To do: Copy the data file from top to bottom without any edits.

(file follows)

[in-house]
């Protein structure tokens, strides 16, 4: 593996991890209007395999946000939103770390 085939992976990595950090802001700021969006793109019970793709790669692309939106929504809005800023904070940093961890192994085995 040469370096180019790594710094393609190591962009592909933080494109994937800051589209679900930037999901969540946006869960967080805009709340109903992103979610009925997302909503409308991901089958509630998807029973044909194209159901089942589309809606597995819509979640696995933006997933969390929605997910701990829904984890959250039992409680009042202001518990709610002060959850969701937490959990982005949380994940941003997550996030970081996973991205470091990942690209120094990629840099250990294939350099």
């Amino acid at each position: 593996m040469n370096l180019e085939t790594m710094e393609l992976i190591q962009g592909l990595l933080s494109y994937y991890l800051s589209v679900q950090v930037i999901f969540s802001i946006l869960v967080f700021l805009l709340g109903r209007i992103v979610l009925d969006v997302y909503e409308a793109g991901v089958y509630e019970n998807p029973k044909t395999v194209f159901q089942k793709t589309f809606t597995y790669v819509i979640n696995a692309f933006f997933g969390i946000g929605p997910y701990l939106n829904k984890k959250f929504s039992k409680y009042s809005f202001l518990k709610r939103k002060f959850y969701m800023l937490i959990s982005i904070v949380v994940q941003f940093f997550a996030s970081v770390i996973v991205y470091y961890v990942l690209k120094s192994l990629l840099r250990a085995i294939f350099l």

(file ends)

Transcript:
[in-house]
């Protein structure tokens, strides 16, 4: 593996991890209007395999946000939103770390 085939992976990595950090802001700021969006793109019970793709790669692309939106929504809005800023904070940093961890192994085995 040469370096180019790594710094393609190591962009592909933080494109994937800051589209679900930037999901969540946006869960967080805009709340109903992103979610009925997302909503409308991901089958509630998807029973044909194209159901089942589309809606597995819509979640696995933006997933969390929605997910701990829904984890959250039992409680009042202001518990709610002060959850969701937490959990982005949380994940941003997550996030970081996973991205470091990942690209120094990629840099250990294939350099």
């Amino acid at each position: 593996m040469n370096l180019e085939t790594m710094e393609l992976i190591q962009g592909l990595l933080s494109y994937y991890l800051s589209v679900q950090v930037i999901f969540s802001i946006l869960v967080f700021l805009l709340g109903r209007i992103v979610l009925d969006v997302y909503e409308a793109g991901v089958y509630e019970n998807p029973k044909t395999v194209f159901q089942k793709t589309f809606t597995y790669v819509i979640n696995a692309f933006f997933g969390i946000g929605p997910y701990l939106n829904k984890k959250f929504s039992k409680y009042s809005f202001l518990k709610r939103k002060f959850y969701m800023l937490i959990s982005i904070v949380v994940q941003f940093f997550a996030s970081v770390i996973v991205y470091y961890v990942l690209k120094s192994l990629l840099r250990a085995i294939f350099l």